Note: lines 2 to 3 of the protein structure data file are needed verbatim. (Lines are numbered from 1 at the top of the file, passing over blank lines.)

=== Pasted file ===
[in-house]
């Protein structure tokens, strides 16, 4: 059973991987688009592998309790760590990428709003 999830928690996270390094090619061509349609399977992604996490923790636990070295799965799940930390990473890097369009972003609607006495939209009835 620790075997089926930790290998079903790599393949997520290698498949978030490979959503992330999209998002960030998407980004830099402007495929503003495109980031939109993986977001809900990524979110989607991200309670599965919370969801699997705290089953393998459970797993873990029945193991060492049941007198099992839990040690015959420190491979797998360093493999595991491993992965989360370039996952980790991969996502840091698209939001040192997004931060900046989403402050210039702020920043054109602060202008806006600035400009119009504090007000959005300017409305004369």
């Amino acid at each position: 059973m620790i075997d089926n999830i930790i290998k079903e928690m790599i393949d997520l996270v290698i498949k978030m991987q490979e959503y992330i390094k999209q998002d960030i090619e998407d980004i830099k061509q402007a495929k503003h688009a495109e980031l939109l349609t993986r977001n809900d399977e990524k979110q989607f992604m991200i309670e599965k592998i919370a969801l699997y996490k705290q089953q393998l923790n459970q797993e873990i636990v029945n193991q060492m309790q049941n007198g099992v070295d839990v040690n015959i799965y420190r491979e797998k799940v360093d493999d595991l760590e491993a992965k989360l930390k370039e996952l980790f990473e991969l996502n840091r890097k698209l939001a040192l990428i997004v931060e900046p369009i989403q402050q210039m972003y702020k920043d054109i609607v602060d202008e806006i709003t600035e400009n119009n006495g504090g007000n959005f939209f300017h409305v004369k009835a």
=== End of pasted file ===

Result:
């Protein structure tokens, strides 16, 4: 059973991987688009592998309790760590990428709003 999830928690996270390094090619061509349609399977992604996490923790636990070295799965799940930390990473890097369009972003609607006495939209009835 620790075997089926930790290998079903790599393949997520290698498949978030490979959503992330999209998002960030998407980004830099402007495929503003495109980031939109993986977001809900990524979110989607991200309670599965919370969801699997705290089953393998459970797993873990029945193991060492049941007198099992839990040690015959420190491979797998360093493999595991491993992965989360370039996952980790991969996502840091698209939001040192997004931060900046989403402050210039702020920043054109602060202008806006600035400009119009504090007000959005300017409305004369």
């Amino acid at each position: 059973m620790i075997d089926n999830i930790i290998k079903e928690m790599i393949d997520l996270v290698i498949k978030m991987q490979e959503y992330i390094k999209q998002d960030i090619e998407d980004i830099k061509q402007a495929k503003h688009a495109e980031l939109l349609t993986r977001n809900d399977e990524k979110q989607f992604m991200i309670e599965k592998i919370a969801l699997y996490k705290q089953q393998l923790n459970q797993e873990i636990v029945n193991q060492m309790q049941n007198g099992v070295d839990v040690n015959i799965y420190r491979e797998k799940v360093d493999d595991l760590e491993a992965k989360l930390k370039e996952l980790f990473e991969l996502n840091r890097k698209l939001a040192l990428i997004v931060e900046p369009i989403q402050q210039m972003y702020k920043d054109i609607v602060d202008e806006i709003t600035e400009n119009n006495g504090g007000n959005f939209f300017h409305v004369k009835a």